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Harpsichord – Orders of Allowance in the Alexander Technique (Musicians)(Psychology)(Pain)(Strain)(Injuries)(Posture)(Albuquerque)

This ebook, An Alexander Technique Approach to Harpsichord Technique, is published on this website in a PDF format. It is very detailed and practical, and it will give you the physical tools you need to take the limits off of your ability to create the accurate harpsichord technique you want without sacrificing your body.
This ebook is also for sale on all AMAZON websites in a KINDLE format.
Located in Albuquerque, New Mexico, U.S.A. (MOVEMENT THERAPY)
I coined the phrase ORDERS OF ALLOWANCE. It grew out of what F. M. Alexander, the founder of the Alexander Technique, simply called ORDERS. Orders are telling your body what you want it to do. If you say out loud or in your thoughts, “My neck is free, my head leading my lengthening spine upward, as I play the harpsichord”, and if you do this enough times with faith, you will establish a new habit.
Actually, if you are sitting at the harpsichord, all you need to say before you play, and whenever you notice your neck has locked up as you’re playing is, “My neck is free, my head leading my lengthening spine upward”.
I expanded F. M. Alexander’s orders to order(s) of allowance, because I felt that order(s) of allowance was a statement that told your body what you wanted and allowed it to do it at the harpsichord with kindness. The word orders by itself connotes a demand, rather than a loving direction to do something.
In truth, we give our bodies orders all of the time, from loving to harsh. Let me explain. Every time you move an arm or a finger at the harpsichord, you have given orders of allowance to your body, if it is done with kind intentions. We live by orders to our bodies 24/7, but since they are sent so quickly, we don’t usually register the instantaneous intention and thought.
So, if you’re sitting at the harpsichord, and you bend your arms to play, the intention, thought, and lifting of the arms has come and gone so quickly, that your arms seem to bend themselves.
When you stop and consciously give an order of allowance, you have chosen to do something few harpsichord players do. Let me explain. You have truly brought to full consciousness the fact that you are always telling your body what you want from it, but like I said, you usually do it so quickly, that it seems to do itself.
In a sense it does do it to itself, because when you play the harpsichord as you’ve always played it, then whenever you do something at the harpsichord you’ve done thousands of times, you will do it the same way – consistently habitually good or habitually bad.
The genius behind Alexander’s order of allowance is to consciously tell your body what you want, and that what you order it to do consciously is something new and healing for the body. So, when you order your neck to release before you play the harpsichord, and as you repeat this order of allowance as you’re playing, then you are doing something very new in your harpsichord technique. You’re playing the harpsichord with a free neck, and this will, in a very short period of time, become a new established part of your harpsichord technique (if you remember to give this order of allowance).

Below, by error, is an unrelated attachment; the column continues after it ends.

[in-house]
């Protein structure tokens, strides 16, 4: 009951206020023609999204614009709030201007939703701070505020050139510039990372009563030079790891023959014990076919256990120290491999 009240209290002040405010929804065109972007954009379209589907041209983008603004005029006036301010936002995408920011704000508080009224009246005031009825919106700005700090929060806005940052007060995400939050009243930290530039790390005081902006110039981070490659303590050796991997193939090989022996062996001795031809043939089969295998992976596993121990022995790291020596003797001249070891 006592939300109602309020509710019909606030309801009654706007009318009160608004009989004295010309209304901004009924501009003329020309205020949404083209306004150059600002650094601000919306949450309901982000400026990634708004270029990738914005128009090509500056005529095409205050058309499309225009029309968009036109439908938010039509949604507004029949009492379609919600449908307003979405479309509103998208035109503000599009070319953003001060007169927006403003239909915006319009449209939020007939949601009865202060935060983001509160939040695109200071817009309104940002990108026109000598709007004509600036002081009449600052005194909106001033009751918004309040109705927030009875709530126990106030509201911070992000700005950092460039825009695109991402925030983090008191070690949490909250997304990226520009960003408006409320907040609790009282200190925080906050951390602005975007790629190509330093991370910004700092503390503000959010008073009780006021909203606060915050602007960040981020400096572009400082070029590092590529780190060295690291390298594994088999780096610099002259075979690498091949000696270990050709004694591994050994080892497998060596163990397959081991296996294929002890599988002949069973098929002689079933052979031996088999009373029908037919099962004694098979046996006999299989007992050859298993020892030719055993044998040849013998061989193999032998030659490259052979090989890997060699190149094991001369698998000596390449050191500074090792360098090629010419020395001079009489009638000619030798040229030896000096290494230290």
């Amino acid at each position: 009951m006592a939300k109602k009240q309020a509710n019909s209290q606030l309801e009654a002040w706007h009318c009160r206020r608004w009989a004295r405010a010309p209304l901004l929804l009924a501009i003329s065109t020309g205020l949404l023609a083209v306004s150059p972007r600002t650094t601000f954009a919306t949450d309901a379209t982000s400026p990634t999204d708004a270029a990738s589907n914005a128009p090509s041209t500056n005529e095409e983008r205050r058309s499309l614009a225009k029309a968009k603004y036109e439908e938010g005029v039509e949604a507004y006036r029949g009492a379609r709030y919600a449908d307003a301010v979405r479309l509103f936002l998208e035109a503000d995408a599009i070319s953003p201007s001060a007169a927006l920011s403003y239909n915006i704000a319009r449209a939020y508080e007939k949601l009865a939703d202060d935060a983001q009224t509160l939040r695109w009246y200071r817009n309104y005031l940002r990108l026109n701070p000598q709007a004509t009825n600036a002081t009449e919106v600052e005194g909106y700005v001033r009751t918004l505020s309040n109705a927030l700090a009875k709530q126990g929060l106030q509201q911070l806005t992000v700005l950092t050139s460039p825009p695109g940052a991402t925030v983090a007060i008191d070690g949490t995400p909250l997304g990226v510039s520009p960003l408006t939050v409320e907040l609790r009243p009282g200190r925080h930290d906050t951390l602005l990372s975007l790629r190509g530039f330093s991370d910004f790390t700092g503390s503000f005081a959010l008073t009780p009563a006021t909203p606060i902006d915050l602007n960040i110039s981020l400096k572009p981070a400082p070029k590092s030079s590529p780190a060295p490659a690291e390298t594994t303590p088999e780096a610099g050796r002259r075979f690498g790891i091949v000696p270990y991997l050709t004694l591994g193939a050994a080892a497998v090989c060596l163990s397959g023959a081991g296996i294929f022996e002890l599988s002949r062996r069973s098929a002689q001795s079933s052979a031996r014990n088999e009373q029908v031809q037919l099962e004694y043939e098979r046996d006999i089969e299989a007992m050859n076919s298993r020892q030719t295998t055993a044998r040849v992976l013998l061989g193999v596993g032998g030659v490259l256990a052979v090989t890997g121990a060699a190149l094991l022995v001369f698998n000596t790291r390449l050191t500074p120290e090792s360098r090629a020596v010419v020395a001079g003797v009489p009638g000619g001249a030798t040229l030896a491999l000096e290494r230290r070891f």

Here’s why the concept of orders of allowance can be challenging for some harpsichord players. When you think the order of allowance, “My neck is free”, you are asking for a change in your body that is pretty invisible, except to an Alexander Technique teacher.
But, when you tell an arm to bend, it is very clear that your thought has a powerful effect. YOU BEND YOUR ARM! When you order your neck to release, you may not experience the release the first 30 or 40 times you send the order. But, what will happen is, if have faith in the process, you will begin to experience the releases in your neck as you continue to order it to be free, as you play the harpsichord.

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An Alexander Technique Approach to Harpsichord Technique

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Ethan Kind

AUTHOR, TRAINER "When you change old habitual movement patterns with the Alexander Technique, whether in playing a musical instrument, running, weightlifting, walking, or typing at a computer, you create an ease of body use that moves you consistently into the zone." - Ethan Kind Ethan Kind writes and is published extensively on all of the above activities. He teaches musicians, athletes, and computer operators how to stop hurting themselves, by showing them how to use their bodies with ease and coordination. He brings a unique perspective to his work, having been a musician and athlete all of his life. After training for three years at the American Center for the Alexander Technique (New York, NY), Ethan received Professional Certification credentials.

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